A senior Aboriginal Legal Service lawyer has accused parts of the police service of racism, telling a parliamentary committee that heavy policing of indigenous people in WA was a disgrace.
ALS WA legal services director Peter Collins told the community development and justice standing committee that, as in the white community, pockets of the police service were racist.
"There is no doubt in my experience that Aboriginal people are policed far more harshly in this State," Mr Collins said.
He said the number of Aboriginal people arrested for swearing at a police officer was "mystifying".
"It's hard not to think that similar language used by a non- Aboriginal person would go through to the keeper," he said.
Mr Collins said a law that allowed for repeat offenders to be "named and shamed" was the most insidious legislation he had encountered.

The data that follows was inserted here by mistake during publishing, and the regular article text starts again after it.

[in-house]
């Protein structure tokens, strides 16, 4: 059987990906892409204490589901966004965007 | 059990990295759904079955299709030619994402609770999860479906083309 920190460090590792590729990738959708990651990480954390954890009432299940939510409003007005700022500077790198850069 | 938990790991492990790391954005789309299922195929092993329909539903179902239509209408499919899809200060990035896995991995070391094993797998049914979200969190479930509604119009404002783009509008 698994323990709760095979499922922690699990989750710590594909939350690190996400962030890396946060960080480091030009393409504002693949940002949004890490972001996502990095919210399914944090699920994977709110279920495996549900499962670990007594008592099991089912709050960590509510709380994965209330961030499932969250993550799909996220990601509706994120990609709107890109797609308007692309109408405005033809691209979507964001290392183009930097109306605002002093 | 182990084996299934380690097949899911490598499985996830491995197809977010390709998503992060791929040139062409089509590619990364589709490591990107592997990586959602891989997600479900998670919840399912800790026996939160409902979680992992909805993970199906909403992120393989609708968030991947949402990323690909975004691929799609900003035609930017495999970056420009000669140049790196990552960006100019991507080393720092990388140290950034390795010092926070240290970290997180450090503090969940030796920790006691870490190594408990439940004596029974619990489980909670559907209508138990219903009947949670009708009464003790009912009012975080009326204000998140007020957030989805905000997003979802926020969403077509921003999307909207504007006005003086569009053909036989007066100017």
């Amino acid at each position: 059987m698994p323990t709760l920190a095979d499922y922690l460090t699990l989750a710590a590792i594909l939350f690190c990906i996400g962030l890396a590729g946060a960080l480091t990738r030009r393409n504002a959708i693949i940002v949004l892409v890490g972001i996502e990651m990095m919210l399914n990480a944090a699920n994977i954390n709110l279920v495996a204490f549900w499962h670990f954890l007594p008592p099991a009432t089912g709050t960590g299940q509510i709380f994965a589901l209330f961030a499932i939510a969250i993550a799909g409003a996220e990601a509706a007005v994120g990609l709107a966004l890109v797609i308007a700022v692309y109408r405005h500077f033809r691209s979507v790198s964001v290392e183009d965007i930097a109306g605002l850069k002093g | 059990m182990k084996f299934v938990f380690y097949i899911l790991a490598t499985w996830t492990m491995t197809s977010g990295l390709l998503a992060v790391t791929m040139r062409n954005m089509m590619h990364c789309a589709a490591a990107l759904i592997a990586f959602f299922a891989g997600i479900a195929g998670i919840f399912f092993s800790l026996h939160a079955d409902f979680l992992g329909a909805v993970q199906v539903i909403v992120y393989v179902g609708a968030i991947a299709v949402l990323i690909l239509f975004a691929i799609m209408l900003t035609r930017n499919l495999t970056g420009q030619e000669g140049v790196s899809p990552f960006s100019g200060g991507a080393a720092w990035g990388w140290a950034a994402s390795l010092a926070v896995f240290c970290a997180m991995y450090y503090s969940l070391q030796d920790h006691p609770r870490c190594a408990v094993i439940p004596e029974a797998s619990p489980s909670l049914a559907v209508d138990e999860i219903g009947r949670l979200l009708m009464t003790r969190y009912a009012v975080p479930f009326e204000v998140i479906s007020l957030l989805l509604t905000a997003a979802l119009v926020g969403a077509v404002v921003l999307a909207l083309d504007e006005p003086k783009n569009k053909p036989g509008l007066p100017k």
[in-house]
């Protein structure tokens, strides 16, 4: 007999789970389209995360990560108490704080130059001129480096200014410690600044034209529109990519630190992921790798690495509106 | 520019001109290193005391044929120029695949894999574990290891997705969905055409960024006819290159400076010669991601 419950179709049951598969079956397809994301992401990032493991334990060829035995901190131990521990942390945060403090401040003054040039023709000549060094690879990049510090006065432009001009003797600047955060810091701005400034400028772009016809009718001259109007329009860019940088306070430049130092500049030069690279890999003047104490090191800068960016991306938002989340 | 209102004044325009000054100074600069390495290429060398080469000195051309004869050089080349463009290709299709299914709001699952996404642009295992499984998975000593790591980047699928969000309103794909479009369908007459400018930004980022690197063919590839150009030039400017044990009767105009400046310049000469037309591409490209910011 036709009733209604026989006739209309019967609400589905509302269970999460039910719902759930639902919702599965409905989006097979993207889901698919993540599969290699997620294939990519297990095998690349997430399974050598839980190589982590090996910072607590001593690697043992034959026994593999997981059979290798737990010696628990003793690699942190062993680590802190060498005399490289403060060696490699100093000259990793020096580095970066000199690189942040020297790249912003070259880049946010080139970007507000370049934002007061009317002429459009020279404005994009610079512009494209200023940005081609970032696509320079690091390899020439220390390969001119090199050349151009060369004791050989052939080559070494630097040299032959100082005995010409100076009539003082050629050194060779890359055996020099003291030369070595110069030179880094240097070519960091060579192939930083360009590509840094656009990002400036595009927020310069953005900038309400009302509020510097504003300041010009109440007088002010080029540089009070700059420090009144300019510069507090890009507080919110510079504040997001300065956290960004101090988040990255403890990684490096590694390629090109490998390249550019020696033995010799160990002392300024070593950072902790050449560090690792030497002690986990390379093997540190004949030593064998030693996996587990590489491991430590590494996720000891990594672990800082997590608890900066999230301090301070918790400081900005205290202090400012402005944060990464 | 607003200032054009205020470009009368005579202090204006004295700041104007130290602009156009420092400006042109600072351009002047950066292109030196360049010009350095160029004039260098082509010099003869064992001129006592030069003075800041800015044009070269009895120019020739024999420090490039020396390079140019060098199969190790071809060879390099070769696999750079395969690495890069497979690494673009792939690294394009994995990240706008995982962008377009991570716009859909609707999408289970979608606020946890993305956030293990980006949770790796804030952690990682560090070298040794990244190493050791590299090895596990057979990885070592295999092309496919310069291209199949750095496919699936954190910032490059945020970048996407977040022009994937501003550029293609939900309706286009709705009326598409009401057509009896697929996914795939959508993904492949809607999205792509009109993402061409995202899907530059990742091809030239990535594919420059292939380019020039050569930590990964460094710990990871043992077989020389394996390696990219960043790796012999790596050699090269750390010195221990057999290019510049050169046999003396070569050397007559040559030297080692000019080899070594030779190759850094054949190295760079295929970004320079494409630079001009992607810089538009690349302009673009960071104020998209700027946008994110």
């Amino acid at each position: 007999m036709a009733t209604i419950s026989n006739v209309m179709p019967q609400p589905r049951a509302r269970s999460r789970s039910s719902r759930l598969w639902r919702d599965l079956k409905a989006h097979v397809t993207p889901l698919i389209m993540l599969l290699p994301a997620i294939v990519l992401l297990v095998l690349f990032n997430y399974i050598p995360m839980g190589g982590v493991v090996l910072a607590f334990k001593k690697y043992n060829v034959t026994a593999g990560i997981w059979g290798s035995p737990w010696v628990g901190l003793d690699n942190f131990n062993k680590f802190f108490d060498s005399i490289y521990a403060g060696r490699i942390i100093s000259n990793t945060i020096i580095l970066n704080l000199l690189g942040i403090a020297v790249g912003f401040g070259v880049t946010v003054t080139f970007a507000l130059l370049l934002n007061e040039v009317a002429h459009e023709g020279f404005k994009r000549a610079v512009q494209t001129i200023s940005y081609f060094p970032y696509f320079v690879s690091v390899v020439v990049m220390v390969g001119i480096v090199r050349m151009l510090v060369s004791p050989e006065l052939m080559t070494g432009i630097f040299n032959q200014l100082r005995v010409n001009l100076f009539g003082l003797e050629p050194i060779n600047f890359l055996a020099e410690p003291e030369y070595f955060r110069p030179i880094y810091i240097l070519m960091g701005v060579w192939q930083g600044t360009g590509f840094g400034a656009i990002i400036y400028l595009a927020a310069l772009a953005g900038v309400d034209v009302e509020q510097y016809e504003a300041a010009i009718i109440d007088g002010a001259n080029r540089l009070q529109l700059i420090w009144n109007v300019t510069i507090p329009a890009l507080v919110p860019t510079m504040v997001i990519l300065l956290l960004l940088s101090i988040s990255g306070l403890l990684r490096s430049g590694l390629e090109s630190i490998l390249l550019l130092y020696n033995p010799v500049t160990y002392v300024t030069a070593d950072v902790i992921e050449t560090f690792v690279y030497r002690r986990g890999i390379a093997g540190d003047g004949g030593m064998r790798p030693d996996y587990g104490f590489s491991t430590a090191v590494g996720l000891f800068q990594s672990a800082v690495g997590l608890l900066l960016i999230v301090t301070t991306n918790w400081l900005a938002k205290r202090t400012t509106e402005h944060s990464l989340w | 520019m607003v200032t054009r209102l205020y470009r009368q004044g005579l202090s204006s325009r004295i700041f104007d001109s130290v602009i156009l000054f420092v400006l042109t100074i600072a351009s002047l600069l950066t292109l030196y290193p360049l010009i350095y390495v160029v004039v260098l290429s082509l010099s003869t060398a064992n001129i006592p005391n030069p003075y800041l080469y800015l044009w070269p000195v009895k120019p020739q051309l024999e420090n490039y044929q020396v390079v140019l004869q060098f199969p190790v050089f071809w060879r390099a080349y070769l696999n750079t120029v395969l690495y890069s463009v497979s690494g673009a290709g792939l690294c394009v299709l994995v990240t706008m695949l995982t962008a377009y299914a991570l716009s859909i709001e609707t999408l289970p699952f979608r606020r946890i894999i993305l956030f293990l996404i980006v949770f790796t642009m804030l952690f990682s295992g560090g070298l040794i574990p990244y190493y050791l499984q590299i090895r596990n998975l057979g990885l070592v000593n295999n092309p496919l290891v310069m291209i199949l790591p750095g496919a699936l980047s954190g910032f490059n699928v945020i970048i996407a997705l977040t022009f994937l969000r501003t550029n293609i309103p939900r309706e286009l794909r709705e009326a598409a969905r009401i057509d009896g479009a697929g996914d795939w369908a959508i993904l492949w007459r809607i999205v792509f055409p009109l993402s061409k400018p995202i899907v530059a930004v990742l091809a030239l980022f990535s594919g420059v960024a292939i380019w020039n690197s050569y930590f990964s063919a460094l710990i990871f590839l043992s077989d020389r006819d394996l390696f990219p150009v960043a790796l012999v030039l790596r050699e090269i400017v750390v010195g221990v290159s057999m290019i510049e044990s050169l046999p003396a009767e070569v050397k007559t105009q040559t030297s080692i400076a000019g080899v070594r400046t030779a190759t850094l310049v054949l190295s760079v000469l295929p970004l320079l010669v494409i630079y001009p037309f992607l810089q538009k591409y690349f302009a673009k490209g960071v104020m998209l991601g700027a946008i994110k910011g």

He also described the Prohibited Behaviour Orders Act of 2010 as a "form of ethnic cleansing".
The legislation lets courts impose orders, including banning offenders from entering or being near certain premises.
Mr Collins said PBOs were being directed at homeless Aboriginal people, who often had alcohol and mental health issues, to remove them from public spaces where they were seen as affecting the local amenity.
The ALS had acted for more than 50 people on PBOs in the past 12 months. "These orders seek to ban them from the very places in which they live for up to two years," Mr Collins said.
Attorney-General Michael Mischin said he had no evidence from the ALS suggesting unjust or inappropriate use of PBOs.
"As far as I am aware, they have been used sparingly," he said.
On criticism that ALS lawyers were not available after-hours, Mr Collins said there was not enough money to have lawyers always available and he could not require staff to work after-hours.WA Police Union president George Tilbury criticised the ALS in evidence last week, saying staff were unresponsive, indifferent and unavailable after-hours.